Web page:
Salman Khan (48), actor, television host
WHY: His stint as host of Bigg Boss 7 turned out to be the most successful and controversial season for broadcaster Colors. His one worded “yes” on Koffee with Karan to Karan Johar’s question of whether he is a virgin, is quote-quip-joke of the year, all rolled in one.

Rohit Shetty, (40) director
WHY : For long, Rohit Shetty was just known as the guy who blows up cars in films that he makes for buddy Ajay Devgn. But with the stupendous success of Chennai Express after the Golmaal franchise, Bol Bachchan and Singham, Shetty has emerged as the only director with four 100 crore+ grossers.

Sushil Kumar Modi (62), Bihar BJP legislature party leader
WHY: Former Deputy CM Sushil Kumar Modi, the most powerful BJP man in Bihar, has been leading from the front against Nitish Kumar, matching him propaganda for propaganda in his party’s bid to sell Narendra Modi’s PM candidature.

Arnab Goswami (45), Editor-in-chief, Times Now
WHY: Has made Times Now the most viewed English news channel in a short time. His aggressive style of anchoring has forced others to follow suit, making him one of the most popular—and spoofed — prime time anchors.

Kamal Nath (67) Union Minister of Urban Development and Parliamentary Affairs
WHY: Nath has ensured that major urbanisation projects do not get stuck for want of procedural sanctions. After urban flagship scheme JNNURM neared an end two years ago, Nath ensured the scheme gets an extension. Following the success of Delhi Metro, he opened the floor to other cities.

Sachin Tendulkar (40), Rajya Sabha member, cricket legend
WHY : For having maintained his lofty standards on and off the field even as he rode into the sunset in dramatic fashion.

Ganapathy (64), general secretary, CPI (M)
WHY : Despite setbacks in some areas and the killing of some top Maoist leaders in encounters, the banned CPI(Maoist), led by Muppala Lakshman Rao alias Ganapathy, still controls vast areas across Chhattisgarh, Orissa, Jharkhand and Bihar. He represents what Prime Minister Manmohan Singh termed as the "greatest internal security challenge".

Indira Jaising (74), Additional Solicitor General
WHY: It was only after the country’s first woman Additional Solicitor General took on former Supreme Court judge A K Ganguly for having allegedly sexually harassed an intern that the furore against him gathered steam.

Omita Paul (64), Secretary to the President of India
WHY: As secretary to the President and his long-time aide, in a year when all polls point to a hung House, Paul is likely to play an important role as the eyes and ears of President Pranab Mukherjee.

Yogendra Yadav (50), Aam Aadmi Party leader
WHY: In the last one year, Yadav has graduated from the man who analysed elections — he “retired” as a psephologist after successfully predicting the Samajwadi Party’s landslide victory in 2012 UP polls — to a candidate all set to fight polls from Gurgaon in Haryana.

Uday Shankar (52), Star TV CEO
WHY: He is credited with the turnaround of the Star Group that has managed to sustain the growth trajectory even after the exit of Rupert Murdoch from the group’s ownership.

Anandiben Patel (72), GUJARAT Revenue and Urban Development Minister
WHY: A close confidante of Narendra Modi, she is one of the frontrunners for the post of Gujarat CM if he goes to Delhi post-polls. Patel is BJP’s most formidable woman leader in Gujarat and as revenue and urban development minister, almost all land-related decisions come under her.

Kuniyil Kailashnathan (61), Chief Principal Secretary at Gujarat CM Office
WHY: Considered the bureaucrat closest to Narendra Modi, this 1979-batch IAS officer is seen as his troubleshooter. This University of Wales alumnus played a vital role in helping Modi change his image— from ‘Hindu Hriday Samrat’ after the 2002 riots to the investment-friendly CEO-CM through Vibrant Gujarat summits.

Harish Salve (58), Senior advocate
WHY: Salve frequently shows up for India’s majors such as Reliance Industries Limited and the Tata Group. There is hardly any politician who has not sought his advice.

Aruna Roy (67), Bureaucrat-turned-activist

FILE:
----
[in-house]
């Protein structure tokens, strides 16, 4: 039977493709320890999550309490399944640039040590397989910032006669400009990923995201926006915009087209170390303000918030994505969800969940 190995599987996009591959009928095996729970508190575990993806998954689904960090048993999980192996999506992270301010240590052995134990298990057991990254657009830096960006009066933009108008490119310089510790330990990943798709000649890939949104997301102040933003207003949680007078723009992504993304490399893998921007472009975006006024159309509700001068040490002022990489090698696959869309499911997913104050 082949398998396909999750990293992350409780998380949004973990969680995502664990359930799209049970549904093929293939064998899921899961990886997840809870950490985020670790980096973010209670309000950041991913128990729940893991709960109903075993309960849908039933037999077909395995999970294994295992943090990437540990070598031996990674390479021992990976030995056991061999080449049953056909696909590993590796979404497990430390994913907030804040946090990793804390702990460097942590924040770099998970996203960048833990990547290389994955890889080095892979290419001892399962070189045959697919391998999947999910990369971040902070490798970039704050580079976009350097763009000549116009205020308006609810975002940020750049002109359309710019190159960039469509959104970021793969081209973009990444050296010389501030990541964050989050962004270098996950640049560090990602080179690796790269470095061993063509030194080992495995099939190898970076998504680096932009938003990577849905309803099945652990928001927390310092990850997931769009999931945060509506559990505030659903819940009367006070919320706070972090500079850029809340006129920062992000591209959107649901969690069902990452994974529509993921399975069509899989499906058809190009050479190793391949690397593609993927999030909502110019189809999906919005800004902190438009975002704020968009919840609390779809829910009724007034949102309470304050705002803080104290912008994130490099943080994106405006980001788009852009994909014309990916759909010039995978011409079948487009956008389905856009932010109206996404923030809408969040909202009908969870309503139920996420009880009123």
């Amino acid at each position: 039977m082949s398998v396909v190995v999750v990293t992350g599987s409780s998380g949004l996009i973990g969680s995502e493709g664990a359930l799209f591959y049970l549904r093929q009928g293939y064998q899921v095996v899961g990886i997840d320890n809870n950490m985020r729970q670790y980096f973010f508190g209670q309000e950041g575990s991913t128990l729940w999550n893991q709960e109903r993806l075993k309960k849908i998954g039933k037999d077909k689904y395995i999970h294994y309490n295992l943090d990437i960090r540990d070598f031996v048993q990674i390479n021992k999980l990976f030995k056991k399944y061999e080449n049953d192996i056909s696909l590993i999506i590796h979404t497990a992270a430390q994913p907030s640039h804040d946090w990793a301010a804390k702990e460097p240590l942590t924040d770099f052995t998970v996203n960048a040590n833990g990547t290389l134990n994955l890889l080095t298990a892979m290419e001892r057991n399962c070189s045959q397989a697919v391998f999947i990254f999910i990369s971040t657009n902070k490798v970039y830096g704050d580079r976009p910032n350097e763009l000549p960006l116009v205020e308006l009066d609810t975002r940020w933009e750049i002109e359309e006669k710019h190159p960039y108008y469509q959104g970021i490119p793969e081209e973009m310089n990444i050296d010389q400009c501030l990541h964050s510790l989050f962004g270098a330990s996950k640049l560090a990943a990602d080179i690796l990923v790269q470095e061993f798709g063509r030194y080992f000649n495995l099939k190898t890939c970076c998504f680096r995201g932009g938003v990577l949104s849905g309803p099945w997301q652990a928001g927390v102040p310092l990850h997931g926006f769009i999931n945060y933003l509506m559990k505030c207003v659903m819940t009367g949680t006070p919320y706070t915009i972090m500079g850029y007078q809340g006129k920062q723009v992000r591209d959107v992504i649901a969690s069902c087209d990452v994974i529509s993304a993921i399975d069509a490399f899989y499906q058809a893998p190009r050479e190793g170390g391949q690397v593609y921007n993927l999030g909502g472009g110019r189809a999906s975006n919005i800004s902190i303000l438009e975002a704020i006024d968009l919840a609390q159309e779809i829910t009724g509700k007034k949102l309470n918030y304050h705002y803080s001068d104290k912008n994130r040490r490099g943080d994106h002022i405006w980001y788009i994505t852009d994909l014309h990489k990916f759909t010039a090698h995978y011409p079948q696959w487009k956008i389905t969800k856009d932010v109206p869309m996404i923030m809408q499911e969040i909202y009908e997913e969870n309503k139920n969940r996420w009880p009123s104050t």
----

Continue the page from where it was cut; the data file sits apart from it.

WHY: With one-time associate Kejriwal turning to politics, it is now on Roy to take RTI forward, especially during troubled times when the conflict between the CIC order on parties being under the ambit of the transparency law and Parliament’s dogged resistance to it is unlikely to resolve anytime soon.

Arundhati Bhattacharya (57), Chairperson, State Bank of India
WHY: As head of the largest bank in India with over 15,000 branches and almost 20 per cent of the country’s total deposits, her decisions on interest rates and banking initiatives are keenly watched and followed by other banks.

Sunil Bharti Mittal (56), Chairman & Group CEO of Bharti Enterprises
WHY: He is the founder and chairman of India’s largest private telecom player, Bharti Airtel, which had 192.22 million subscribers as of August 31, 2013.

Jyotiraditya Scindia (43) Union minister and Congress leader
WHY: Young and energetic, Jyotiraditya Scindia is among the main leaders of the Congress in MP. The Union minister has initiated reforms in the power sector.

Sachin Pilot (36), Rajasthan state Congress president, Union minister
WHY: At a time when the Congress is decimated in Rajasthan, recording an all-time low of 21 seats in the Assembly, Pilot has been sent out to hold the fort. He has been one of the youngest parliamentarians, and one of the youngest ministers with an independent charge. Pilot’s new role in the state marks a generational shift in the party.

K V Kamath (66), Lead Independent Director, Infosys
WHY: India's banking doyen stepped down as chairman from the Infosys board last June calling on Narayana Murthy to bring back the mojo to the company. His step has pushed the market cap of the company by a massive 62 per cent in just 10 months.

Sri Sri Ravishankar (57), spiritual guru and founder, Art of Living
WHY: He has taken his Art of Living movement around the world, to some of the most strife-torn areas. After supporting the Anna Hazare-led anti-corruption movement, he now talks about “nation building”, a clear sign that he plans to expand his influence.

Gautam Adani (51), Chairman, Adani Group
WHY: The net assets of the Adani Group in 2012-13 were over $18 billion. Its consolidated income for the first nine months of the current fiscal increased by 11 per cent to Rs 38,896 crore. The company’s total commissioned capacity is 7,920 MW, making it India’s largest private thermal power producer.

Ranbir Kapoor (31), Actor
WHY: With his eclectic cinema choices, Ranbir has cracked the right balance between the commercial blockbuster and the creative film experience.

Subodh Gupta (50), artist
WHY: He is India’s face of contemporary art in the world, and critics often describe him as the ‘Damien Hirst of India’.